... and why bad Writers are at present the most proper Objects of Satire. The True Causes of bad Writers. Characters of several Sorts of them now abounding; Envious Critics, Furious Pedants, Secret Libellers, Obscene Poetesses, Advocates for Corruption, Scoffers at Religion, Writers for Deism, ...
— An Essay on Satire, Particularly on the Dunciad • Walter Harte

... Eternal pagans, Beautiful and obscene, Leaping through the street With a flicker of hoofs, And ...
— Precipitations • Evelyn Scott

... bolted. Its stout oaken panels were soon dashed in, and the door driven from its hinges. A crowd of miserable women, abandoned to the lowest depths of degradation and vulgarity, rushed into the apartment, assailing her ears with the most obscene and loathsome epithets the language could afford. The queen stood in the recess of a window, with queenly pride curbing her mortal apprehension. A few friends had gathered around her, and placed a table before her as a partial protection. Her daughter, an ...
— Maria Antoinette - Makers of History • John S. C. (John Stevens Cabot) Abbott

... been the rout obscene Was an army straight with pride, A hundred thousand marching men, Of squadrons twenty score, And after them all the guns, the guns, But She ...
— Hilaire Belloc - The Man and His Work • C. Creighton Mandell

... How the woods did ring with song! There were patriotic songs, romantic and love songs, sarcastic, comic, and war songs, pirates' glees, plantation melodies, lullabies, good old hymn tunes, anthems, Sunday-school songs, and everything but vulgar and obscene songs; these were scarcely ever heard, and were nowhere in the ...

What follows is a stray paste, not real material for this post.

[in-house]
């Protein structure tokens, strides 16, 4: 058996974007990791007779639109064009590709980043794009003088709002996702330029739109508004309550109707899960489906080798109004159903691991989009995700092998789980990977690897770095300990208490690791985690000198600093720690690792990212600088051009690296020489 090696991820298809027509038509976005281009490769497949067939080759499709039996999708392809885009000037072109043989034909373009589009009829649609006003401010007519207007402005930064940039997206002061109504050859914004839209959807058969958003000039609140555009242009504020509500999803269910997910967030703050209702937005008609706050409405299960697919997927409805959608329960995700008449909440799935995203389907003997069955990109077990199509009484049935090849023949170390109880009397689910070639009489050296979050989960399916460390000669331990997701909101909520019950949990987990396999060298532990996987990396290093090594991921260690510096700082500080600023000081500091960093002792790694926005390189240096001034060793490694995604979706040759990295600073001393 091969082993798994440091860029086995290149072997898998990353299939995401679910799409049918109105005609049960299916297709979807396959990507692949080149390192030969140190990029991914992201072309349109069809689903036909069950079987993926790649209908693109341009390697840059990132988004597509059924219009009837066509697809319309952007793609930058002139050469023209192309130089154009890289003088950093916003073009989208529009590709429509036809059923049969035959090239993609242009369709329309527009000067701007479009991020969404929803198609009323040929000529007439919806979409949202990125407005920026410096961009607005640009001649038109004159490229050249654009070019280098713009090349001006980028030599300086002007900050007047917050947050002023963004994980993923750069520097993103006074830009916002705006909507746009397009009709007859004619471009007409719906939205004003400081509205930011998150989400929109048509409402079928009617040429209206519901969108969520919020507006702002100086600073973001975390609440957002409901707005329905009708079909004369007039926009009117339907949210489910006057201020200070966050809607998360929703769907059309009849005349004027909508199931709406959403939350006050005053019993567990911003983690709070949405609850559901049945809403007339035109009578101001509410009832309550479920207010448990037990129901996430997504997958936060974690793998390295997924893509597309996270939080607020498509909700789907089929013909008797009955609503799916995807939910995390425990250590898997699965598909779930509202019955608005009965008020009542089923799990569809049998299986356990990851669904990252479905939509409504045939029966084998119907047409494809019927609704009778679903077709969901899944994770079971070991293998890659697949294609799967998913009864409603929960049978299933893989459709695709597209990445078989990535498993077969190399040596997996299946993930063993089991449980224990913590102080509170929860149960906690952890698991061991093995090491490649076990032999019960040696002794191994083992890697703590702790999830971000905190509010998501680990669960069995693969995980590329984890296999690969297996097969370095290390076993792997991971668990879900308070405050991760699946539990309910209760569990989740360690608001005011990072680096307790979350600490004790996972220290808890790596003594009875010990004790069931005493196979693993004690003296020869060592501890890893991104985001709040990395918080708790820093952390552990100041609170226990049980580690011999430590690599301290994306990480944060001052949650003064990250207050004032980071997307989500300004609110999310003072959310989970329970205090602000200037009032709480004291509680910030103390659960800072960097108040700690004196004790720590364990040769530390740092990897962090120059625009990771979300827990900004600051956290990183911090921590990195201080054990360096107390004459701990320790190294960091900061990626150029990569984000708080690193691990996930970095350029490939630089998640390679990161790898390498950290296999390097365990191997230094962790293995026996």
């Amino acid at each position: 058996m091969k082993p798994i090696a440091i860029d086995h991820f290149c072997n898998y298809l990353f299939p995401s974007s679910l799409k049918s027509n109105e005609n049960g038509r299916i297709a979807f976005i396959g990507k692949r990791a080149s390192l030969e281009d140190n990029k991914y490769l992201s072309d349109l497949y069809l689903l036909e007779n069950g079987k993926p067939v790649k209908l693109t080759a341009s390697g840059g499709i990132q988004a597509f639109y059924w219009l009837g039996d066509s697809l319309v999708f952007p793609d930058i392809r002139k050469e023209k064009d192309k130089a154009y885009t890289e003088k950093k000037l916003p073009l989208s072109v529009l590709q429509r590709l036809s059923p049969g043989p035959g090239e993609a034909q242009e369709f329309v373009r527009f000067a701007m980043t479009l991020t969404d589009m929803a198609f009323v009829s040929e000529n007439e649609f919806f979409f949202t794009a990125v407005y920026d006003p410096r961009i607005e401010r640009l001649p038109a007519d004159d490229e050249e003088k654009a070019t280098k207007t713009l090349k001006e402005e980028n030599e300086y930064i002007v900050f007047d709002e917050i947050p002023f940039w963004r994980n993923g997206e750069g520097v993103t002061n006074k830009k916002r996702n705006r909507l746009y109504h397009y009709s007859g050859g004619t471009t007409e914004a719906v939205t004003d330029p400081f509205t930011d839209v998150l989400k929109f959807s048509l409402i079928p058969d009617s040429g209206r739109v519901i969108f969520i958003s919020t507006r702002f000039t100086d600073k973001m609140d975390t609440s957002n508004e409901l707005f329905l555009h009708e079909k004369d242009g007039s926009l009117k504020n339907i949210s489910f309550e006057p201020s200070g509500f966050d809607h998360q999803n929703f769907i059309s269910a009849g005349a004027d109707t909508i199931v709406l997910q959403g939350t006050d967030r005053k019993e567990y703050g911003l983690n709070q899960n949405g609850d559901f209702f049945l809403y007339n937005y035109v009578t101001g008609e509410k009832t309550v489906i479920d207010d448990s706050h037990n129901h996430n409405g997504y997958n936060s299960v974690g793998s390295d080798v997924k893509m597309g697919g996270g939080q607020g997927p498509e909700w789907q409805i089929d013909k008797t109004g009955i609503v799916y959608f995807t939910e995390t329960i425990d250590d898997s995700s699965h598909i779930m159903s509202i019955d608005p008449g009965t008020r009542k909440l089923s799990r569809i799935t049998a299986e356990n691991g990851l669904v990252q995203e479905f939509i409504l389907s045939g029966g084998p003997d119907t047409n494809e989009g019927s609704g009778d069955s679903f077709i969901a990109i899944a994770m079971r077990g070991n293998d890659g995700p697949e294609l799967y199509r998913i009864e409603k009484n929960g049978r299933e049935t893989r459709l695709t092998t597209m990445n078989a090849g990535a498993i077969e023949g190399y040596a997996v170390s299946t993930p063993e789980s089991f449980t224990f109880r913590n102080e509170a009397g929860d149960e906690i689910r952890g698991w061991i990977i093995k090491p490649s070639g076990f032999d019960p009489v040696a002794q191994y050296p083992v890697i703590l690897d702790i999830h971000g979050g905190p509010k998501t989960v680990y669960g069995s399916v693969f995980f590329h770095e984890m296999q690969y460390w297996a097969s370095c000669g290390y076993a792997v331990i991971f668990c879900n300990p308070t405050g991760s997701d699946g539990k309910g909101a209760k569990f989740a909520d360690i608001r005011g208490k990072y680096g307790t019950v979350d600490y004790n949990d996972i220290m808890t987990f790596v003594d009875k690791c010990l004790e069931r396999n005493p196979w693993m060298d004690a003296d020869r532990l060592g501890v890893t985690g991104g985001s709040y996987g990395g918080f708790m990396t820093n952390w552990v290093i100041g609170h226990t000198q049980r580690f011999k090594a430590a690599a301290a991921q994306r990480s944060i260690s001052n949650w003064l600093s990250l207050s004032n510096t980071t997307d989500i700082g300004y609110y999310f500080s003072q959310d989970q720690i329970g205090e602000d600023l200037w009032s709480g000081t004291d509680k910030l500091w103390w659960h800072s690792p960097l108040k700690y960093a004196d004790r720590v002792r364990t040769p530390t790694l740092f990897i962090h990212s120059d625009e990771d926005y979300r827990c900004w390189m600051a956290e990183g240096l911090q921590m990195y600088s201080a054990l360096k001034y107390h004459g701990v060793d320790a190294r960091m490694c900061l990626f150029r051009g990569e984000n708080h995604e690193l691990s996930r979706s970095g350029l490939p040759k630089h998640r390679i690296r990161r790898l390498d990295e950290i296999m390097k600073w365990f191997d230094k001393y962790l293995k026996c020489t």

— Detailed Minutiae of Soldier life in the Army of Northern Virginia, 1861-1865 • Carlton McCarthy

... fact that the obscene and the impure have in many ways been fostered by that faith, and that the government has thus far been unable to find courage to apply to religious temples, symbols and rites that legislation which ...
— India's Problem Krishna or Christ • John P. Jones

... The twenty-third rank of canters, who carry pins, tape, ballads, and obscene books to sell, but ...
— 1811 Dictionary of the Vulgar Tongue • Captain Grose et al.

... when I saw him next, says he: "Come up and dine with me. We'll buy a beefsteak on the way, a bottle and some brie." And so I had a merry night within his humble home, And laughed with Angeline the gosse and Gigolette the mome. And every time that Julot used a word the least obscene, How Gigolette would frown at him and point to Angeline: Oh, such a little innocent, with hair of silken floss, I do not wonder they were proud of Angeline the gosse. And when her arms were round his neck, then Julot says to me: "I must work harder now, ...